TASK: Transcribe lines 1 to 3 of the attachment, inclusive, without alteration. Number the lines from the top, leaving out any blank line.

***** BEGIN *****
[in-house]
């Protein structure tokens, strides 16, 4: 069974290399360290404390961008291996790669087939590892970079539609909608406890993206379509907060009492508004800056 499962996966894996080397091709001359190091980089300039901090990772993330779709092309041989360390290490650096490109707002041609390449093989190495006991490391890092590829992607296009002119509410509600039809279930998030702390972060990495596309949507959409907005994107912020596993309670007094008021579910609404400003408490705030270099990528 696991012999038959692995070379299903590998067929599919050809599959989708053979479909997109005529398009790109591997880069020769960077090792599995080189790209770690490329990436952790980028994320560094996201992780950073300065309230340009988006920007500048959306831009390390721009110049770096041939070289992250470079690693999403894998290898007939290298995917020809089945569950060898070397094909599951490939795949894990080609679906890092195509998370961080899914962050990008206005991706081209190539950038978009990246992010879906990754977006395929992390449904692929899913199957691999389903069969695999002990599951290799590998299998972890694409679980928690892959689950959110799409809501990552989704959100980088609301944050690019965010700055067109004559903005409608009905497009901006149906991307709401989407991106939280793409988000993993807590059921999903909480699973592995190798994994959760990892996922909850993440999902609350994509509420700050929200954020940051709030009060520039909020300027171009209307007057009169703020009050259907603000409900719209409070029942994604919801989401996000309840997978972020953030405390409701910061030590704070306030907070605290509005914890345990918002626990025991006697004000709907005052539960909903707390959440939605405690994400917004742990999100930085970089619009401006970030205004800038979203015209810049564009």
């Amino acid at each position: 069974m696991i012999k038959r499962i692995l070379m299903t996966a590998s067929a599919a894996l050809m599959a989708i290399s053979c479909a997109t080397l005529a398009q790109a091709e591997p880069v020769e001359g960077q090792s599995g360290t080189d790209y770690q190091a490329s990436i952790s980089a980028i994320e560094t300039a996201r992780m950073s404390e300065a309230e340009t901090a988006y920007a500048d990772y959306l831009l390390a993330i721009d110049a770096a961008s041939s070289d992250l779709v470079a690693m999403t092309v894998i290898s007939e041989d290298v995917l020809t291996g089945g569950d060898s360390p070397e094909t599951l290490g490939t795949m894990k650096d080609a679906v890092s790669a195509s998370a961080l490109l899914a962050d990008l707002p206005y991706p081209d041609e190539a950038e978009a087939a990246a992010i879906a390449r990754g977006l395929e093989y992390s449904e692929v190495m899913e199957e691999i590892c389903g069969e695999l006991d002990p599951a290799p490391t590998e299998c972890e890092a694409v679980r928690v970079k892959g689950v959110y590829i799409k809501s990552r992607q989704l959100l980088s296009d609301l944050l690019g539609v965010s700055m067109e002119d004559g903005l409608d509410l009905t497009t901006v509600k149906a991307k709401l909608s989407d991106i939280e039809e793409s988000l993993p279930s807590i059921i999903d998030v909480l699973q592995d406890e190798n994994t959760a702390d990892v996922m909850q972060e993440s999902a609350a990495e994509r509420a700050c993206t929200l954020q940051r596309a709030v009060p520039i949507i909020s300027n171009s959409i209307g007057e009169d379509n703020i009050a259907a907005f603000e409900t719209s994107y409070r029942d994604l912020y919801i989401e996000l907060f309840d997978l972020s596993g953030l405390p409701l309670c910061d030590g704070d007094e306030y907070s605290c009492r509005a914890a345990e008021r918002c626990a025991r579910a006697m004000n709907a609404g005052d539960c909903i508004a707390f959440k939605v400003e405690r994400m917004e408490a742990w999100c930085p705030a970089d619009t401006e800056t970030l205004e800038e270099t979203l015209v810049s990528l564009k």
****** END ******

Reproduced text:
[in-house]
């Protein structure tokens, strides 16, 4: 069974290399360290404390961008291996790669087939590892970079539609909608406890993206379509907060009492508004800056 499962996966894996080397091709001359190091980089300039901090990772993330779709092309041989360390290490650096490109707002041609390449093989190495006991490391890092590829992607296009002119509410509600039809279930998030702390972060990495596309949507959409907005994107912020596993309670007094008021579910609404400003408490705030270099990528 696991012999038959692995070379299903590998067929599919050809599959989708053979479909997109005529398009790109591997880069020769960077090792599995080189790209770690490329990436952790980028994320560094996201992780950073300065309230340009988006920007500048959306831009390390721009110049770096041939070289992250470079690693999403894998290898007939290298995917020809089945569950060898070397094909599951490939795949894990080609679906890092195509998370961080899914962050990008206005991706081209190539950038978009990246992010879906990754977006395929992390449904692929899913199957691999389903069969695999002990599951290799590998299998972890694409679980928690892959689950959110799409809501990552989704959100980088609301944050690019965010700055067109004559903005409608009905497009901006149906991307709401989407991106939280793409988000993993807590059921999903909480699973592995190798994994959760990892996922909850993440999902609350994509509420700050929200954020940051709030009060520039909020300027171009209307007057009169703020009050259907603000409900719209409070029942994604919801989401996000309840997978972020953030405390409701910061030590704070306030907070605290509005914890345990918002626990025991006697004000709907005052539960909903707390959440939605405690994400917004742990999100930085970089619009401006970030205004800038979203015209810049564009």
């Amino acid at each position: 069974m696991i012999k038959r499962i692995l070379m299903t996966a590998s067929a599919a894996l050809m599959a989708i290399s053979c479909a997109t080397l005529a398009q790109a091709e591997p880069v020769e001359g960077q090792s599995g360290t080189d790209y770690q190091a490329s990436i952790s980089a980028i994320e560094t300039a996201r992780m950073s404390e300065a309230e340009t901090a988006y920007a500048d990772y959306l831009l390390a993330i721009d110049a770096a961008s041939s070289d992250l779709v470079a690693m999403t092309v894998i290898s007939e041989d290298v995917l020809t291996g089945g569950d060898s360390p070397e094909t599951l290490g490939t795949m894990k650096d080609a679906v890092s790669a195509s998370a961080l490109l899914a962050d990008l707002p206005y991706p081209d041609e190539a950038e978009a087939a990246a992010i879906a390449r990754g977006l395929e093989y992390s449904e692929v190495m899913e199957e691999i590892c389903g069969e695999l006991d002990p599951a290799p490391t590998e299998c972890e890092a694409v679980r928690v970079k892959g689950v959110y590829i799409k809501s990552r992607q989704l959100l980088s296009d609301l944050l690019g539609v965010s700055m067109e002119d004559g903005l409608d509410l009905t497009t901006v509600k149906a991307k709401l909608s989407d991106i939280e039809e793409s988000l993993p279930s807590i059921i999903d998030v909480l699973q592995d406890e190798n994994t959760a702390d990892v996922m909850q972060e993440s999902a609350a990495e994509r509420a700050c993206t929200l954020q940051r596309a709030v009060p520039i949507i909020s300027n171009s959409i209307g007057e009169d379509n703020i009050a259907a907005f603000e409900t719209s994107y409070r029942d994604l912020y919801i989401e996000l907060f309840d997978l972020s596993g953030l405390p409701l309670c910061d030590g704070d007094e306030y907070s605290c009492r509005a914890a345990e008021r918002c626990a025991r579910a006697m004000n709907a609404g005052d539960c909903i508004a707390f959440k939605v400003e405690r994400m917004e408490a742990w999100c930085p705030a970089d619009t401006e800056t970030l205004e800038e270099t979203l015209v810049s990528l564009k």